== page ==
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Old 06-30-10, 11:44 AM   #1
scale
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hauling normal shoes around with you to change into when you get where your going...

I currently have a camelback mule which will hold my keys, wallet, water (of course), pump, patch kit, krypto ULOCK and long cable, and misc tools. One thing that it wont hold is a spot for a pair of shoes.

I dont want a HUGE pack but one step up from a 3 -4 yo MULE CamelBack would be what im looking for. I Dont have a rack (and dont desire one) although im sure this would probably help me stay cooler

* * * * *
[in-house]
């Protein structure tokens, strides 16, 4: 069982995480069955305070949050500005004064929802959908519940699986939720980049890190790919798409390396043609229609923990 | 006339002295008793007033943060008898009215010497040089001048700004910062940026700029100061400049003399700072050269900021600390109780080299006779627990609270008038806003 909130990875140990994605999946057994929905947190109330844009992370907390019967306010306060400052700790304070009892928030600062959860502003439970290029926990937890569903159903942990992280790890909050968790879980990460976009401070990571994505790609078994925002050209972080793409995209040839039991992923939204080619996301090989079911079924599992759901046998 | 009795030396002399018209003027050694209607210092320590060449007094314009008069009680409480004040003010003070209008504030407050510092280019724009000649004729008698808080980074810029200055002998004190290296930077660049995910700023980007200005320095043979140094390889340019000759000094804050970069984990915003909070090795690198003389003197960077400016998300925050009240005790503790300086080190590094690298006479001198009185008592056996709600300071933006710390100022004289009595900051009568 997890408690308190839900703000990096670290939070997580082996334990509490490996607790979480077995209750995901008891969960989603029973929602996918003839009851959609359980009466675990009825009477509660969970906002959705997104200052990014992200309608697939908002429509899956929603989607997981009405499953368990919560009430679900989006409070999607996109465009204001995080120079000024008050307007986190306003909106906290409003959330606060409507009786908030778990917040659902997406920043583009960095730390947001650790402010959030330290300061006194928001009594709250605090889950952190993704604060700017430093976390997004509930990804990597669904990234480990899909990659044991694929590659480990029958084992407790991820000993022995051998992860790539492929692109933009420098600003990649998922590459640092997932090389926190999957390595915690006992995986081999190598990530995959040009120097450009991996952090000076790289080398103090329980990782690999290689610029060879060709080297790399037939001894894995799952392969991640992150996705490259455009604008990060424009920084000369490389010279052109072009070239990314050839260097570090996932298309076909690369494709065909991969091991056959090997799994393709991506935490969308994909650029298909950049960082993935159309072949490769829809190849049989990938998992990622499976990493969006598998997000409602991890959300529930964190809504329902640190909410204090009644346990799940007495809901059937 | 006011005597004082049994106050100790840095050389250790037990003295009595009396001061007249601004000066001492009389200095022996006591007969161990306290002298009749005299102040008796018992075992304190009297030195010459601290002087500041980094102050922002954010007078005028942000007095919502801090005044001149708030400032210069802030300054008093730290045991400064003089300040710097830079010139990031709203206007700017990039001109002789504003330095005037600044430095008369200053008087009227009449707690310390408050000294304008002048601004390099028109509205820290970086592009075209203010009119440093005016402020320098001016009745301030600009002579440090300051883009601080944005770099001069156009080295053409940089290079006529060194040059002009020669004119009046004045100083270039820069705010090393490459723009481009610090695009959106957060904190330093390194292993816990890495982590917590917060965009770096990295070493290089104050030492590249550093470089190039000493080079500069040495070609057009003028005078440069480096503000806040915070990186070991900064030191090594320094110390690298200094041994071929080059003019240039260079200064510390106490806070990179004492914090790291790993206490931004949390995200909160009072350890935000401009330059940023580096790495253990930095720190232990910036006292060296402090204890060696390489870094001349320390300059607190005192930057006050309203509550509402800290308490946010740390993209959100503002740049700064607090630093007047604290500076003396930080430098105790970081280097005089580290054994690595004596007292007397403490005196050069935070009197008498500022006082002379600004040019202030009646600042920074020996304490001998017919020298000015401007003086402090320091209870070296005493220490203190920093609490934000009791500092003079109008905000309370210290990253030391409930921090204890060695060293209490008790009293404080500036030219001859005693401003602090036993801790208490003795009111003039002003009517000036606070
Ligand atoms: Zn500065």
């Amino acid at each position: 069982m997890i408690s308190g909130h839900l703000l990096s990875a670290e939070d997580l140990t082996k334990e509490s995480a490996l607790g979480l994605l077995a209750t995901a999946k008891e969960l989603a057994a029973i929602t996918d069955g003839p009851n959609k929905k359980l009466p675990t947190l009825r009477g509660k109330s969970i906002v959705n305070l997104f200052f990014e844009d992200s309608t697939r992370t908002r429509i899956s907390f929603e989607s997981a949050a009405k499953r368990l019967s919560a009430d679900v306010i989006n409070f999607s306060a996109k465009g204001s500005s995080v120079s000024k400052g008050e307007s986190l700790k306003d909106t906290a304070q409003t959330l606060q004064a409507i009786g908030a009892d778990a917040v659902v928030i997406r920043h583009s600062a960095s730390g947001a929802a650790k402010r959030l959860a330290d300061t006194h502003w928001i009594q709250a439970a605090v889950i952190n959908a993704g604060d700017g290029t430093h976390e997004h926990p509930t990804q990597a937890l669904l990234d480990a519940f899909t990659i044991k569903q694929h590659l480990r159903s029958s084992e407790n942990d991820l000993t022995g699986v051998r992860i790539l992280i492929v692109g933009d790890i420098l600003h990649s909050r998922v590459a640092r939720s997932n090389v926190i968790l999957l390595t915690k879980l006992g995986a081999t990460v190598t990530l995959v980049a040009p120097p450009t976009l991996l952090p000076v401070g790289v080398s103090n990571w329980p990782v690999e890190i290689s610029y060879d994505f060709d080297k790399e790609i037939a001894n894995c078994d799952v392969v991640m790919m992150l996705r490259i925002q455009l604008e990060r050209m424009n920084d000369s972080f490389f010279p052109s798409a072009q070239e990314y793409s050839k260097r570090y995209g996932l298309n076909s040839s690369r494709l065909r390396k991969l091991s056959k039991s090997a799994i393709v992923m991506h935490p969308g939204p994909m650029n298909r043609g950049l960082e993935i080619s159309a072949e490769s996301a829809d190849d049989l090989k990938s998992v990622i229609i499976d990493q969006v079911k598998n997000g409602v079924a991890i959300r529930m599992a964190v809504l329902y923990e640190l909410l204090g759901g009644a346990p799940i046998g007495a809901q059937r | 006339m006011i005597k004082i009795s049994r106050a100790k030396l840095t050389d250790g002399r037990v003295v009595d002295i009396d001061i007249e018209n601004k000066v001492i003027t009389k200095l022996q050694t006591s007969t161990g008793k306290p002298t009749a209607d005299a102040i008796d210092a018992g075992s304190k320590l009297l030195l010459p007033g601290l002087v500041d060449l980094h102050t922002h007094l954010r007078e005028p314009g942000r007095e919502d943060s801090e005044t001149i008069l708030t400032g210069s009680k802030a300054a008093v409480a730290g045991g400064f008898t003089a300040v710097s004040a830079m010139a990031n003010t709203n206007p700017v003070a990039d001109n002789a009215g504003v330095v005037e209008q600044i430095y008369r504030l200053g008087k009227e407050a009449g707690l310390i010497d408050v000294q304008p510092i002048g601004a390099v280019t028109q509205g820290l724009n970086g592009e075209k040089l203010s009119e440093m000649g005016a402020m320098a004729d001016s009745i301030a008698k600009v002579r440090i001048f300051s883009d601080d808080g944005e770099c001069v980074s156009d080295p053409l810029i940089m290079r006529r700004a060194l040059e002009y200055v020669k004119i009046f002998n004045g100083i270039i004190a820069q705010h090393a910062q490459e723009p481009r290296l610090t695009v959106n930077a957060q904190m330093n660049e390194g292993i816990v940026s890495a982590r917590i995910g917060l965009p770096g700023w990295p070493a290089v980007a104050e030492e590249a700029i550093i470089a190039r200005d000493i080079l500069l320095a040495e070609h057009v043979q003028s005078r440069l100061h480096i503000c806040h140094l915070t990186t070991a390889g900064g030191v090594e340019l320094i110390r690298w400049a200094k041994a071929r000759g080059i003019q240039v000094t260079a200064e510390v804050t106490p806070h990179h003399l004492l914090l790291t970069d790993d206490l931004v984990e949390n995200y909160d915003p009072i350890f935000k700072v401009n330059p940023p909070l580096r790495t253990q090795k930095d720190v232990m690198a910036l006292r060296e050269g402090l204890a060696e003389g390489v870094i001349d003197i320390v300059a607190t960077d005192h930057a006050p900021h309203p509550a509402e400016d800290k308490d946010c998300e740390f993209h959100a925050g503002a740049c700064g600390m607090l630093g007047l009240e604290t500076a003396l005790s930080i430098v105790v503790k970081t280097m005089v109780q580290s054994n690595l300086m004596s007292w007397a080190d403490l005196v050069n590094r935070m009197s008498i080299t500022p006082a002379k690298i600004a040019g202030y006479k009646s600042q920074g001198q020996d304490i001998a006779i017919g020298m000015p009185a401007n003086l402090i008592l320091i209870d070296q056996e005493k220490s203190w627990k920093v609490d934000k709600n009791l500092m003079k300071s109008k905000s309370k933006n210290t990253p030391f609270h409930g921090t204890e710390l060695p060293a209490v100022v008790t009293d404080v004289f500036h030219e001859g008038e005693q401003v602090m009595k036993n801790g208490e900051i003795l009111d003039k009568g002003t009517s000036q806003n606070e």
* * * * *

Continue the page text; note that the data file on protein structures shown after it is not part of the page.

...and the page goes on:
Any thoughts or recommendations? Hell if i could find a pair of simple foam shoes to throw in there id be happy. I thought about putting flip flops in there and i could change into those once i hit my destination. THat doesnt solve the problem of where i put my cycling shoes once i have my flip flops on

Panniers are not somthing i would currently consider although i have been thinking that if they made a pannier set that would unclip from the bike and then clip together to form a back pack......that woudl be pretty cool. DOesnt really address my problem specifically but on a long journey that would be neat. Clip 2 or 4 small packs together and throw it on your back to hike your destination. I have seen where they come off and can be carried with a handle but nothing back pack style.
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Old 06-30-10, 12:37 PM   #2
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Panniers require a rack. You have already stated that you don't have a rack, and don't want one.